On the eve of IBM Think conference, CEO Arvind Krishna touts new IBM Partner Plus program.

Jeffrey Schwartz

May 9, 2023

3 Min Read
Kate Woolley addresses IBM ecosystem partners at IBM Think 2023

IBM THINK — IBM ecosystem partners now generate 40% of the company’s software revenues, up from 15% just two years ago. Now IBM chairman and CEO Arvind Krishna would like its partners double that figure within the next three to five years, generating 80% of its revenues.

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IBM’s Arvind Krishna on stage at Partner Plus Day addressing IBM ecosystem partners, May 8, ahead of IBM Think.

Krishna discussed that goal while speaking to 1,000 partners gathered on Monday in Orlando for Partner Plus Day, held on the eve of the IBM Think conference. Overall, 4,000 have registered to attend the Think event, marking IBM’s largest gathering in four years, before the outset of the pandemic.

The partner event was also the first significant gathering of partners since IBM revamped its partner program at the beginning of 2023, replacing IBM PartnerWorld with the new IBM Partner Plus program.

“Partner Plus is really important to us,” Krishna told partners.

Kate Woolley (pictured above), general manager of IBM’s ecosystem, opened Partner Plus Day by noting that many of the company’s partners have already embraced the new program.

“Since January, we have welcomed 2,000 new partners into IBM Partner Plus,” Woolley told partners. “And we’re really just getting started.”

When asked by Channel Futures, Woolley declined to say how many new partners she’d like to see by the end of the year.

“I think we have to work out how to continue to do more there,” she said.

IBM Ecosystem Partners to Add Customers

Besides aiming for 80% of revenues from its ecosystem, Woolley said IBM wants to add 100,000 new customers within that time frame.

“By definition, this is a partner play,” said Rob Thomas, IBM’s senior VP of software and chief commercial officer, who joined Woolley on stage. “When you all hear 100,000 new logos or focus on new client acquisition … to some extent, it’s our way of getting all of IBM to get behind this even faster,” Thomas added.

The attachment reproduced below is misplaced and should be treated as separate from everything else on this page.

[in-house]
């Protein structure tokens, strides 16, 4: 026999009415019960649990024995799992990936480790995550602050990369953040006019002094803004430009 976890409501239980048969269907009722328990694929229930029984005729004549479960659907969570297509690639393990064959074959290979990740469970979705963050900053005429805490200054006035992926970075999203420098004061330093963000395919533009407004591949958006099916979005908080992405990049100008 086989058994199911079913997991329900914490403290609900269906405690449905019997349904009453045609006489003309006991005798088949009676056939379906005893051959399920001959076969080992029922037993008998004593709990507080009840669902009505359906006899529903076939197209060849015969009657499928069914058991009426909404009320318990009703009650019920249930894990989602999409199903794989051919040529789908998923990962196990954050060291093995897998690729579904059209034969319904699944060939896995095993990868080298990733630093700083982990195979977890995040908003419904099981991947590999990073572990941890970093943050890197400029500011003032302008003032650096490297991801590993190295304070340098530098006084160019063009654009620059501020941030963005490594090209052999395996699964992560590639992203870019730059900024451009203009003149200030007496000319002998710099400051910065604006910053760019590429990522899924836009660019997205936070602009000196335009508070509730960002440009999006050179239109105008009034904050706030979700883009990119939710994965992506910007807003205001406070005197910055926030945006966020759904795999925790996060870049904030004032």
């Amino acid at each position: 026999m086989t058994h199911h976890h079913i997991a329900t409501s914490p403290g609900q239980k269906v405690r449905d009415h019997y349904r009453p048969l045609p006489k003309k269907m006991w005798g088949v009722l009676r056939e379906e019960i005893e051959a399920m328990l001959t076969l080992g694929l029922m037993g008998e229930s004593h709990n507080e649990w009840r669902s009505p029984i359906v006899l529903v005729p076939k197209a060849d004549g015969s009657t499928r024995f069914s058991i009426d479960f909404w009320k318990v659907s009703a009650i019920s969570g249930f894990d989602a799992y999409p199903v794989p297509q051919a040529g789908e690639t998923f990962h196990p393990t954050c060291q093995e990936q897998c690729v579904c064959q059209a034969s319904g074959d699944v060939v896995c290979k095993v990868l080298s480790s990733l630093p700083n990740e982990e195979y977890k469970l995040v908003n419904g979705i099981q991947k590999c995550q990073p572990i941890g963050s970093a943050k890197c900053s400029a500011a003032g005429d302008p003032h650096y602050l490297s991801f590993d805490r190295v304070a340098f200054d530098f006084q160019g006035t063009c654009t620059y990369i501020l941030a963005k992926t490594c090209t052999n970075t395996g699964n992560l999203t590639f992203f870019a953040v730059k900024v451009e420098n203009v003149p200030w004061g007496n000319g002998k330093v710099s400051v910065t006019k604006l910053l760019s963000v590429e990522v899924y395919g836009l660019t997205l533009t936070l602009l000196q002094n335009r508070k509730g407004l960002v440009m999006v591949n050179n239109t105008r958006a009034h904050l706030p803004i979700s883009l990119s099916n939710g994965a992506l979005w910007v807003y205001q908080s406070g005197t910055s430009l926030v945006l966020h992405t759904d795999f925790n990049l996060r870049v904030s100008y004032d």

Noting that IBM Software today is a $25 billion business, Thomas reasoned that if IBM acquires 100,000 new customers, their first purchase will typically be in the $25,000-$50,000 range.

“If we do the right nurturing, you all provide services, you all provide customer success, that $25,000-$50,000 will grow to $250,000 over a three-to-four-year period,” Thomas said.

“It’s not something we’ve ever done successfully,” Thomas acknowledged. Why is that? It goes back to where we started. We’ve never made the investments to do it. Now we’re doing that. I don’t think we’ve ever rallied the company around this notion like we’re doing right now. I would ask all of you to think about how you can help us. How can you lead this?”

The percentage of IBM’s sales that go through the channel is below that of companies like Cisco and Dell, noted Techaisle analyst Anurag Agrawal.

“It is refreshing to hear how transparent they were,” Agrawal said.

During Tuesday’s opening session at IBM Think, Krishna will launch a new AI platform called watsonx.

“Hopefully, as many of you get your hands on it, over the next few months, you will give us feedback,” Krishna said.

Want to contact the author directly about this story? Have ideas for a follow-up article? Email Jeffrey Schwartz or connect with him on LinkedIn.

 

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Jeffrey Schwartz

Jeffrey Schwartz has covered the IT industry for nearly three decades, most recently as editor-in-chief of Redmond magazine and executive editor of Redmond Channel Partner. Prior to that, he held various editing and writing roles at CommunicationsWeek, InternetWeek and VARBusiness (now CRN) magazines, among other publications.

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